History of Downingtown, Chester County, Pennsylvania

In the fall of 1908 there appeared in the Archive, the Downingtown weekly newspaper, an article calling attention to the fact that May 28, 1909, would mark the fiftieth anniversary of the organization of the Borough of Downingtown, and suggesting its appropriate observance. Attention was especially called to the fact that Downingtown, although an ancient settlement and with an honorable record, had no published history, and proposing that the semi-centennial should be marked by the preparation and publication of a town history. The article was received with marked approbation by many prominent citizens. The Council appointed a committee on the subject, with Mr. Isaac Y. Ash as chairman, and after deliberation it was decided to submit the question of the celebration to a called meeting of representative citizens, and this meeting was duly called, and was held in the rooms of the Alert Fire Company on the evening of March 11, 1909. The assemblage was composed of representatives duly appointed from the churches, benevolent and patriotic organizations and the industrial, financial and other interests of the community, and was largely attended.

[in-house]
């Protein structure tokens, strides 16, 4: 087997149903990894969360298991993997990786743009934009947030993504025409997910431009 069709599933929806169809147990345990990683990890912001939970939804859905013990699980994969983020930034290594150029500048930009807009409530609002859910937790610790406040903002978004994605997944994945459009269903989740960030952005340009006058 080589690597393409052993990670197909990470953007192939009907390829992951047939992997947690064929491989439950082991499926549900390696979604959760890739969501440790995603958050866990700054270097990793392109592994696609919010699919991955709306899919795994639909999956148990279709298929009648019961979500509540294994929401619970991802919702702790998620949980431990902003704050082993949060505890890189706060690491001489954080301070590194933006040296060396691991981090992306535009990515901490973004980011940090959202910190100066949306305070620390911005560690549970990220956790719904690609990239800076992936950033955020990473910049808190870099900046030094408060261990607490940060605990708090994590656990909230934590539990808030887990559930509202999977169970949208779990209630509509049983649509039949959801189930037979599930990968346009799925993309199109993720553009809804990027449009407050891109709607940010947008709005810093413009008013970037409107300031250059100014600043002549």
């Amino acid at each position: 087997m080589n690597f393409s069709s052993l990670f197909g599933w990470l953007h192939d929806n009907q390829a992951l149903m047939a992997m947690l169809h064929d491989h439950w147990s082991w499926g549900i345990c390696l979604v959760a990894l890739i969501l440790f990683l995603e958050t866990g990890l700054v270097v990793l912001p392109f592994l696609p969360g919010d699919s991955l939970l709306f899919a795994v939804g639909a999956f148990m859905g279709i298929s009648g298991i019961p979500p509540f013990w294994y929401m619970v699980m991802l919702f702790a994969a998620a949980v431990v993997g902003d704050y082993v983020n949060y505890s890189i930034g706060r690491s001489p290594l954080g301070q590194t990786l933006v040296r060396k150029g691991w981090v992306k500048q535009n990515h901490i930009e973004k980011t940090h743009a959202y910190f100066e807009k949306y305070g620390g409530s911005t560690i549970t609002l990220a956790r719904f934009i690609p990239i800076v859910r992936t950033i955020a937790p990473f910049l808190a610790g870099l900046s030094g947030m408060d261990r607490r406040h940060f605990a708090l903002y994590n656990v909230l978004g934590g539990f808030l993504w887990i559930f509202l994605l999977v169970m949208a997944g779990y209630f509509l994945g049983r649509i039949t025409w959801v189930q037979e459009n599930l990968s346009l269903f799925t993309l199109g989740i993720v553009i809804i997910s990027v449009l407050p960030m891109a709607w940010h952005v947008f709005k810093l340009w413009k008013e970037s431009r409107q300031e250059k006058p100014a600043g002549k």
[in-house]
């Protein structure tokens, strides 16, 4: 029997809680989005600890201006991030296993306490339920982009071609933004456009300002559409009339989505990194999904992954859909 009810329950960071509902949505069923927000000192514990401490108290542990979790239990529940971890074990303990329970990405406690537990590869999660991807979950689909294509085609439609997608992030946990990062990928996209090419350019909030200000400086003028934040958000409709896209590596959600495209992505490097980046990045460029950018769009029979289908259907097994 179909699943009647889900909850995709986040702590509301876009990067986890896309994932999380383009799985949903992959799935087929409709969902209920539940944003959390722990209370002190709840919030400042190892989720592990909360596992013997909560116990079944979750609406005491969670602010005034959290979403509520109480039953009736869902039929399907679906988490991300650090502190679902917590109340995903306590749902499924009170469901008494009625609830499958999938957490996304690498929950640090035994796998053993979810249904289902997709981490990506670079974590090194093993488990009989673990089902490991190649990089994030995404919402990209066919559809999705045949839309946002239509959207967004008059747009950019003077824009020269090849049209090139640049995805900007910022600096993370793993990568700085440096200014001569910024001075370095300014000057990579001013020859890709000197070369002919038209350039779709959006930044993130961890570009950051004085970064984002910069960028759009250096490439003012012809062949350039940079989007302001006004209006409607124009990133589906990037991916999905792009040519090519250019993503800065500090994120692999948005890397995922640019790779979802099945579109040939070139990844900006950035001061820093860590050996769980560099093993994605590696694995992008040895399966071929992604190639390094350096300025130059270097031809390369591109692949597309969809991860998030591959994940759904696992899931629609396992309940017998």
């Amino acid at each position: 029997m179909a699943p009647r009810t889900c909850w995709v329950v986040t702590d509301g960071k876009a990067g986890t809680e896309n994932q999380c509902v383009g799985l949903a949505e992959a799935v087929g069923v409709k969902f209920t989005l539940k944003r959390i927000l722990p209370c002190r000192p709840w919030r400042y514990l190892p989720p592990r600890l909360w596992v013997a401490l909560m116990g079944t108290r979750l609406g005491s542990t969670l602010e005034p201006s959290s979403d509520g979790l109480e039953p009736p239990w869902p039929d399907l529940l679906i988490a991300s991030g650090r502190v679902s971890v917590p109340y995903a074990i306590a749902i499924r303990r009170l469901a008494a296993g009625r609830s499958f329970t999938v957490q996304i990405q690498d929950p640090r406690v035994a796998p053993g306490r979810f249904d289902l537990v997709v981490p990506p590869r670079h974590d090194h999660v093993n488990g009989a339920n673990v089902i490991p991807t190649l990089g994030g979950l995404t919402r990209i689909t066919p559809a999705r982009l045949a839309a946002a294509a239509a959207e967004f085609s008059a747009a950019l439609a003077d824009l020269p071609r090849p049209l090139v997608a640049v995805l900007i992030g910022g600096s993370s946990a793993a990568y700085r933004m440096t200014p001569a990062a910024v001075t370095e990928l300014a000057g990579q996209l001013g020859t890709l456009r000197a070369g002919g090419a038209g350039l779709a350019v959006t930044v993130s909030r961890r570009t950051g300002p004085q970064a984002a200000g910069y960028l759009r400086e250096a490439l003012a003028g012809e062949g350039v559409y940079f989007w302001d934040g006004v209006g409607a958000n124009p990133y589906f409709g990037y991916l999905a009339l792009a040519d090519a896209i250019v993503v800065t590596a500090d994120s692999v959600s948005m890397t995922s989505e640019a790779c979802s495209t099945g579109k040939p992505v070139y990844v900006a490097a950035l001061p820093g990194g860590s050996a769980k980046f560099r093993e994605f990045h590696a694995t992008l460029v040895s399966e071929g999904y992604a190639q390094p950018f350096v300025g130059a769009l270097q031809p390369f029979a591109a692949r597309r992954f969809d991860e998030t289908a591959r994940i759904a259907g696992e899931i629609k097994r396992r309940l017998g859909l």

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Downingtown is situated at the intersection of the Lancaster turnpike and the East Branch of the Brandywine Creek, about thirty-three (33) miles west of the city of Philadelphia, and about seven (7) miles northwest of the Borough of West Chester. It is located in what was originally Cain township, Chester County. The township was so called after Calne, in Wiltshire, England, from which locality some of the earlier settlers had emigrated. Cain township originally included the territory now embraced in Cain, East Cain, West Cain, East Brandywine, West Brandy- wine and a part of Valley township and that part of Coatesville lying east of the west branch of the Brandywine and the present Borough of Downingtown. In 1?02 surveys were made extend- ing from the Welch tract (the western line of Whiteland), on the east, to the west branch of the Brandywine on the west, mostly confining to the Chester Valley. These surveys were afterwards extended northward and northwestwardly, and were among the early purchases in the County of Chester. Chester County was named after the town of Chester, in England, from whence a number of William Penn's companions, in the good ship "Welcome," had departed on their journey to the new world. Chester in England, was so named because, eighteen hundred years ago, it was the site of an encampment of 'Roman soldiers, and the Latin word castra signifies such a camp, and from "Castra" was derived the title of Chester in our language. The circumstances under which Chester County (which is the mother county of Pennsylvania) was named were these: William Penn and Caleb Pusey landed on the shore of the Delaware. William, addressing Caleb, inquired, "What shall we call this land?" and Caleb replied, "It is a goodly land, and we will call it Chester, in honor of the town on the River Dee, in England, from whence we have come." In 1714 Peter Taylor was constable for Cain township, which shows an organization at that date.